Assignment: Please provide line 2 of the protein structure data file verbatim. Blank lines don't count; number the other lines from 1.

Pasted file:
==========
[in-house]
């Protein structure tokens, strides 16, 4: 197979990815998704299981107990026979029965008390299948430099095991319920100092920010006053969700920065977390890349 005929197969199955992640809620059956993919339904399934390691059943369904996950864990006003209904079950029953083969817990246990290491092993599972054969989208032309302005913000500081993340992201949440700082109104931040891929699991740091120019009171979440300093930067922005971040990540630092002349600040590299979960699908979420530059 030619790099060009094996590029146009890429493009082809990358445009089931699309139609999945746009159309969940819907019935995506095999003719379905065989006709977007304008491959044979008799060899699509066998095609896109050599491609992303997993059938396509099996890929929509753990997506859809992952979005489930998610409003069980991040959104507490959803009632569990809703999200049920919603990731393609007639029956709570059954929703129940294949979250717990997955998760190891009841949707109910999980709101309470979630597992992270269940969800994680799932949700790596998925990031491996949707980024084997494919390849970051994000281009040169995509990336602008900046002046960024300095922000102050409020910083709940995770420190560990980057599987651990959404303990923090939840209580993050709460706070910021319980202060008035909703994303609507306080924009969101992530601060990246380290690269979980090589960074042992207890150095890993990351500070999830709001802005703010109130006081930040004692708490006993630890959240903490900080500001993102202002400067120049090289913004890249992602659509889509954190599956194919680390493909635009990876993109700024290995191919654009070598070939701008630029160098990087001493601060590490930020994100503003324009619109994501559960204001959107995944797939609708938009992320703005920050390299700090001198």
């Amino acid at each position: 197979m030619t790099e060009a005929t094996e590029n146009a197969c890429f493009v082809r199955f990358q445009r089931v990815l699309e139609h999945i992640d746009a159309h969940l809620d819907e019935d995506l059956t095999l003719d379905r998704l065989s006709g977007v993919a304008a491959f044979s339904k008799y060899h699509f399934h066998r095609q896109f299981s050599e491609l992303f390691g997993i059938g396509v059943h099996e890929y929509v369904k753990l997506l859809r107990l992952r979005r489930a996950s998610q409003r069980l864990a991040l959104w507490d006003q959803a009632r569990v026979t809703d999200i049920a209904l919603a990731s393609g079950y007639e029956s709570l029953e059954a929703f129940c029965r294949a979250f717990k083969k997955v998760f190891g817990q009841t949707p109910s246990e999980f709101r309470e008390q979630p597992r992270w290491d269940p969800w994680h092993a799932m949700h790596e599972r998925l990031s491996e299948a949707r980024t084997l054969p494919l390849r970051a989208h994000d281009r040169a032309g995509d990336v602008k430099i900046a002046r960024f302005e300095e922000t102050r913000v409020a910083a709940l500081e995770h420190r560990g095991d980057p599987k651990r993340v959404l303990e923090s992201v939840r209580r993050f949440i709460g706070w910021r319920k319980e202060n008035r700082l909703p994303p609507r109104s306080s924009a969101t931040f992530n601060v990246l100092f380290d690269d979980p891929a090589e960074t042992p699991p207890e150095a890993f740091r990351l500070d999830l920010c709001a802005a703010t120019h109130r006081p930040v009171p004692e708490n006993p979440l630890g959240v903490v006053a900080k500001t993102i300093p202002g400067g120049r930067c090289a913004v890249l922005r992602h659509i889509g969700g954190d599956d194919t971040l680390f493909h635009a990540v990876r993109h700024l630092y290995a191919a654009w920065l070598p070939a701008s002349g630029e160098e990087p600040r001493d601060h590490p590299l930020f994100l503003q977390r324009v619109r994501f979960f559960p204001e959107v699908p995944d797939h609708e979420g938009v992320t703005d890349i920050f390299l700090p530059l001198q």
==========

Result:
């Protein structure tokens, strides 16, 4: 197979990815998704299981107990026979029965008390299948430099095991319920100092920010006053969700920065977390890349 005929197969199955992640809620059956993919339904399934390691059943369904996950864990006003209904079950029953083969817990246990290491092993599972054969989208032309302005913000500081993340992201949440700082109104931040891929699991740091120019009171979440300093930067922005971040990540630092002349600040590299979960699908979420530059 030619790099060009094996590029146009890429493009082809990358445009089931699309139609999945746009159309969940819907019935995506095999003719379905065989006709977007304008491959044979008799060899699509066998095609896109050599491609992303997993059938396509099996890929929509753990997506859809992952979005489930998610409003069980991040959104507490959803009632569990809703999200049920919603990731393609007639029956709570059954929703129940294949979250717990997955998760190891009841949707109910999980709101309470979630597992992270269940969800994680799932949700790596998925990031491996949707980024084997494919390849970051994000281009040169995509990336602008900046002046960024300095922000102050409020910083709940995770420190560990980057599987651990959404303990923090939840209580993050709460706070910021319980202060008035909703994303609507306080924009969101992530601060990246380290690269979980090589960074042992207890150095890993990351500070999830709001802005703010109130006081930040004692708490006993630890959240903490900080500001993102202002400067120049090289913004890249992602659509889509954190599956194919680390493909635009990876993109700024290995191919654009070598070939701008630029160098990087001493601060590490930020994100503003324009619109994501559960204001959107995944797939609708938009992320703005920050390299700090001198």